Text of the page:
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Would healthcare repeal cripple Ohio's efforts to fight drug epidemic?

• Jan 11, 2017 at 3:00 PM

With Ohio leading the nation in opioid-related overdose deaths, U.S. Sen. Sherrod Brown (D-Ohio) today warned that repealing the Affordable Care Act would kick thousands of Ohioans off of addiction treatment and cut billions of dollars from communities working to combat the opioid epidemic nationwide.

“Repealing the law would immediately interrupt treatment for hundreds of thousands of Ohioans who are struggling with addiction and fighting for their lives,” said Brown. “Local communities all across Ohio are doing their part to combat the opioid crisis. We cannot let the federal government pull the rug out from under their work with so many lives at stake.”

Just last month, President Obama signed into law the bipartisan 21st Century Cures Act – legislation that will provide $1 billion in federal grant funding over the next two years to states like Ohio who’ve been hardest-hit by the opioid epidemic. But now, Congress is working to repeal the health law and pull addiction services – and funding for treatment – out from under thousands of Ohioans.

“Just to be clear, in the last month of 2016, Congress voted to give $1.1 billion to states over the next two years to treat this epidemic, and in just the second week of 2017, they are voting to take $5.5 billion away over just one year,” Brown said. “That’s taking one step forward and five steps back.”

A new report out today from Harvard Medical School and New York University details the devastating impact the repeal would have on Ohioans who are struggling with addiction.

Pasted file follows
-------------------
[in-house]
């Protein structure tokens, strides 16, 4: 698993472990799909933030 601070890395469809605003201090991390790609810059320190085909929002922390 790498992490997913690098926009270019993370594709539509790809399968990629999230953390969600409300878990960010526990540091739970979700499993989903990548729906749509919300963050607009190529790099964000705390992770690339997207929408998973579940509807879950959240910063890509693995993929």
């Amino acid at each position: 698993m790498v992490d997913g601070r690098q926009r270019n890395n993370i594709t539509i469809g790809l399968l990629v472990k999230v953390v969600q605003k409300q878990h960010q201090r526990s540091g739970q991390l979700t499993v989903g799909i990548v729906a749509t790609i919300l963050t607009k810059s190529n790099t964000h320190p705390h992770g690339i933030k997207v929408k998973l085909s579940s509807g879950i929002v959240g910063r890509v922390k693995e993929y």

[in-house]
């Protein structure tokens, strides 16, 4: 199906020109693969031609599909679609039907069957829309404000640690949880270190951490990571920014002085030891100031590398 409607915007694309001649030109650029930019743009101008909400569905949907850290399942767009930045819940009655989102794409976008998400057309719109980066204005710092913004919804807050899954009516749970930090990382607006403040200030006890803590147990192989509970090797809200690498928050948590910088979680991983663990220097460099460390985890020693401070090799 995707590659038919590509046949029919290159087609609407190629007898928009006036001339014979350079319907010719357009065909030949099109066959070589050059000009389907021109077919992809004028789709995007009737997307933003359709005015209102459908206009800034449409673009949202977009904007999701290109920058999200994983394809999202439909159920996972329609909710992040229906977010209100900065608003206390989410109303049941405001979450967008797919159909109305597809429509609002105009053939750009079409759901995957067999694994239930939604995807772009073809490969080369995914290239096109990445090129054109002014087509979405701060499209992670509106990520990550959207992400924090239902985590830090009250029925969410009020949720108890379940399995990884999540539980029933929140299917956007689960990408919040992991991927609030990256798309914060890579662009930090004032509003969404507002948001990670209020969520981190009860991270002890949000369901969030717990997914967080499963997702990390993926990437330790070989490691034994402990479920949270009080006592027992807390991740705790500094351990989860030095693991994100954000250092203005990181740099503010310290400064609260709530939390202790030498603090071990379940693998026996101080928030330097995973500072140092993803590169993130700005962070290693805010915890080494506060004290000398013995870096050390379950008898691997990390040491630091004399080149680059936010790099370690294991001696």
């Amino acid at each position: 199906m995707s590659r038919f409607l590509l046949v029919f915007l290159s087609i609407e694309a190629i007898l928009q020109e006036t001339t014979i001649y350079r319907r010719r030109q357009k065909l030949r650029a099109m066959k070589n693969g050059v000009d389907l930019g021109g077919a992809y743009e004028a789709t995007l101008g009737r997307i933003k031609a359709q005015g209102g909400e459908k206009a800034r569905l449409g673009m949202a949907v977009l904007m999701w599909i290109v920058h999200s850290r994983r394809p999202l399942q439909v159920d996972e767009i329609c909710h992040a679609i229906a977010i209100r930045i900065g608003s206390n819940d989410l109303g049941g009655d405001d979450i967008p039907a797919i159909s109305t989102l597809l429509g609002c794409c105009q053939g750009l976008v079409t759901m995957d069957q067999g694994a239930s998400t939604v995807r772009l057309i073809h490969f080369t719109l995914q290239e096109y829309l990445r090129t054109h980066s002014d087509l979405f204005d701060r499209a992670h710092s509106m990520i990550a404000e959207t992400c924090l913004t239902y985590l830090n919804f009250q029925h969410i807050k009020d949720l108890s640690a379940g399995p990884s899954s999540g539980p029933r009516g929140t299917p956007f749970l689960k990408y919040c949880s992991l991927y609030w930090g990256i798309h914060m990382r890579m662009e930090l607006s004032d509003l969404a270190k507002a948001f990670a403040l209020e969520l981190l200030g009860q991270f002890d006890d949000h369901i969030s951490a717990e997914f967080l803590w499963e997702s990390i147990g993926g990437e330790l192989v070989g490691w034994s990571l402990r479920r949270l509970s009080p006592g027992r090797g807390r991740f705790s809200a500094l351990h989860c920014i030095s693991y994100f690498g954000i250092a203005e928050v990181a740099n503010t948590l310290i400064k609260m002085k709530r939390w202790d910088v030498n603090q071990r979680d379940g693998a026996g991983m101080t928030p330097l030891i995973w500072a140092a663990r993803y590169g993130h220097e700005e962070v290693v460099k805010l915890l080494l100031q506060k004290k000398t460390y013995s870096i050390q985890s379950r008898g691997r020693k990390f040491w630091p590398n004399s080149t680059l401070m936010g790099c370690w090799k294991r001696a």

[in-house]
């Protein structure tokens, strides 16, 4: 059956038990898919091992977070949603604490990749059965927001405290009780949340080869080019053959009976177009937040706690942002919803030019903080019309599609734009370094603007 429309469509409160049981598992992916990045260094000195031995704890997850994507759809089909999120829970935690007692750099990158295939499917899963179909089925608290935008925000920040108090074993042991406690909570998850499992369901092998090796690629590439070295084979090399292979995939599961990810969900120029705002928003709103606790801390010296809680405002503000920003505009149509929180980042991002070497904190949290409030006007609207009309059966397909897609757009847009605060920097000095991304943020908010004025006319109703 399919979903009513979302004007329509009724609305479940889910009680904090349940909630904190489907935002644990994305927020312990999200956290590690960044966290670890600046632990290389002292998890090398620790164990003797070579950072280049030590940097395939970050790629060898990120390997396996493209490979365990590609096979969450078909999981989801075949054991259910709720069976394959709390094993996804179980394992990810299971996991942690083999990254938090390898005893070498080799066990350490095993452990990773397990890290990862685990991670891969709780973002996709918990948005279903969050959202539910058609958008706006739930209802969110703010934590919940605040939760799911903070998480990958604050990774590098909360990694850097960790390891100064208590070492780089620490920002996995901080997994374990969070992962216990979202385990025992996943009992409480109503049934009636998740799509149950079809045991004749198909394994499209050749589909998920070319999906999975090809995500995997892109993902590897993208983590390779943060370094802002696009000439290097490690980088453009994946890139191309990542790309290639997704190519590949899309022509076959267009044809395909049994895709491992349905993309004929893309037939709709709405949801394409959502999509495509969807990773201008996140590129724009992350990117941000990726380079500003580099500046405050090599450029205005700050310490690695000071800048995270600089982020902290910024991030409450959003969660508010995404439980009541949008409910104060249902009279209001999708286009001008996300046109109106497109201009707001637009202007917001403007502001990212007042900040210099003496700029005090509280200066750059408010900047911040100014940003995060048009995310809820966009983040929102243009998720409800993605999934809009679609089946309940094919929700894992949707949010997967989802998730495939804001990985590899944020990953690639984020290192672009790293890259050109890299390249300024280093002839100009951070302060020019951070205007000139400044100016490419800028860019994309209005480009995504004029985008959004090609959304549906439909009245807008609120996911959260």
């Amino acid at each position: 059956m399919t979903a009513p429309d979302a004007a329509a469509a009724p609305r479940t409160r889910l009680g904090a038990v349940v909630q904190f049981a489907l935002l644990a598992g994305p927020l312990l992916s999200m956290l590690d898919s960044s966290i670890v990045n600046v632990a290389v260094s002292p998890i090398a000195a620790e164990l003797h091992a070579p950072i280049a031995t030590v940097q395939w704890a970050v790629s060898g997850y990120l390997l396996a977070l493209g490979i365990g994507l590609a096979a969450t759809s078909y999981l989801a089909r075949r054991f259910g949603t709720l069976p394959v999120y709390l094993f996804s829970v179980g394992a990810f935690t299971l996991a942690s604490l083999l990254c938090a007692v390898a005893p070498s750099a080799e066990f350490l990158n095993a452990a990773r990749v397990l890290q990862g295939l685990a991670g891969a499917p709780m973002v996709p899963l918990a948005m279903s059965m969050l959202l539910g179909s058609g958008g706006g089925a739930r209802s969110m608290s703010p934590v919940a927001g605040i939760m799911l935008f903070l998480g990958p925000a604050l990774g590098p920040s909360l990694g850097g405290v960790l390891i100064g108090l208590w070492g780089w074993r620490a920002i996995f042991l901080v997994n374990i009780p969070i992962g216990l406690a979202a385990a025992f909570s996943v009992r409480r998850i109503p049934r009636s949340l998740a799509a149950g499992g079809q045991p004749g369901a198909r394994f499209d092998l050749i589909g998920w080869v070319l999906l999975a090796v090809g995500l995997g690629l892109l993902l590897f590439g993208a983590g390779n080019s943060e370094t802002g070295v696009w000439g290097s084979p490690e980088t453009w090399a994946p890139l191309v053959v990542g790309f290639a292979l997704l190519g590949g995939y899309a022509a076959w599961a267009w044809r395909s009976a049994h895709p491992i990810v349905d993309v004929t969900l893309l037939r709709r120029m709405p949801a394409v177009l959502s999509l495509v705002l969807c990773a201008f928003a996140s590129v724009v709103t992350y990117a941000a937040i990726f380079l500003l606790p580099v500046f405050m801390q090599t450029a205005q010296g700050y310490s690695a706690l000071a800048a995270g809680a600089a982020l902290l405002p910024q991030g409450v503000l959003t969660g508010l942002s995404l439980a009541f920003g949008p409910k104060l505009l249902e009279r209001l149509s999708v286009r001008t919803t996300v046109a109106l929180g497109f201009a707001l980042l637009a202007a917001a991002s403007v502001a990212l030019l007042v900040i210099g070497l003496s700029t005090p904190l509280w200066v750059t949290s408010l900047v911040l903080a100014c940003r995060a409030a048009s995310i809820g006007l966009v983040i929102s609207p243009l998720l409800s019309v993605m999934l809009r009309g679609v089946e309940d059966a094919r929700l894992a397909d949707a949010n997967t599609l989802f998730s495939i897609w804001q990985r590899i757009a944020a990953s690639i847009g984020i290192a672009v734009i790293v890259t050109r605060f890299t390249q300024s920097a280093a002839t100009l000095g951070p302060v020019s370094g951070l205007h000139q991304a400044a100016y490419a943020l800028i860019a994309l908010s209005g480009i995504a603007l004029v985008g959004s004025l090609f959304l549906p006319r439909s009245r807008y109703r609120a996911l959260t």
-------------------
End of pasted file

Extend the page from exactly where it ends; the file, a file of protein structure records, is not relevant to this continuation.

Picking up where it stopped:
The new data analysis shows:

• More than 220,000 Ohioans with addiction or mental health disorders now have coverage under the Affordable Care Act – 151,257 through the Medicaid expansion and 69,225 under private insurance purchased through the marketplace. Repeal would kick those people off of their insurance, potentially to disrupting treatment services for hundreds of thousands of Ohioans as they are fighting for their lives.

• Nationwide, 1.3 million Americans currently receiving treatment for substance abuse or mental health disorders would be kicked off of their coverage under repeal. And states would lose $5.5 billion in federal dollars each year that go toward treating these Americans through the Medicaid expansion or the marketplaces.

• In Ohio, Medicaid supports nearly 50 percent of the state’s medication-assisted treatment with buprenorphine. Repeal would jeopardize this funding, leaving state and local governments and taxpayers to pick up the costs.

Brown this week co-sponsored several amendments to the budget reconciliation package — the vehicle Congress is using to repeal the Affordable Care Act — aimed at protecting the mental health and addiction services made possible through the law. He cosponsored an amendment to prevent the Senate from considering legislation that would hinder efforts to combat the heroin and opioid epidemic by reducing access to substance use treatment covered under the Affordable Care Act. He also cosponsored an amendment to prevent legislation that would reduce access to substance use disorder treatment and worsen the opioid epidemic.

In an effort to combat the scourge of opioid use in Ohio, Brown previously introduced legislation that would help address the opioid epidemic from prevention to recovery, filling in gaps that would help: boost prevention, improve tools for crisis response for those who fall through the cracks, expand access to treatment, and provide support for lifelong recovery. The senator also supported the Comprehensive Addiction and Recovery Act (CARA), signed into law last year, which included his provision to combat drug abuse within Medicare by locking those with a history of addiction into one prescriber and one pharmacy to help manage potential addiction. He has also worked to expand use of MAT, which was expanded under CARA, and cosponsored The Recovery Enhancement for Addiction Treatment (TREAT) Act to build further expand access to this form of treatment.

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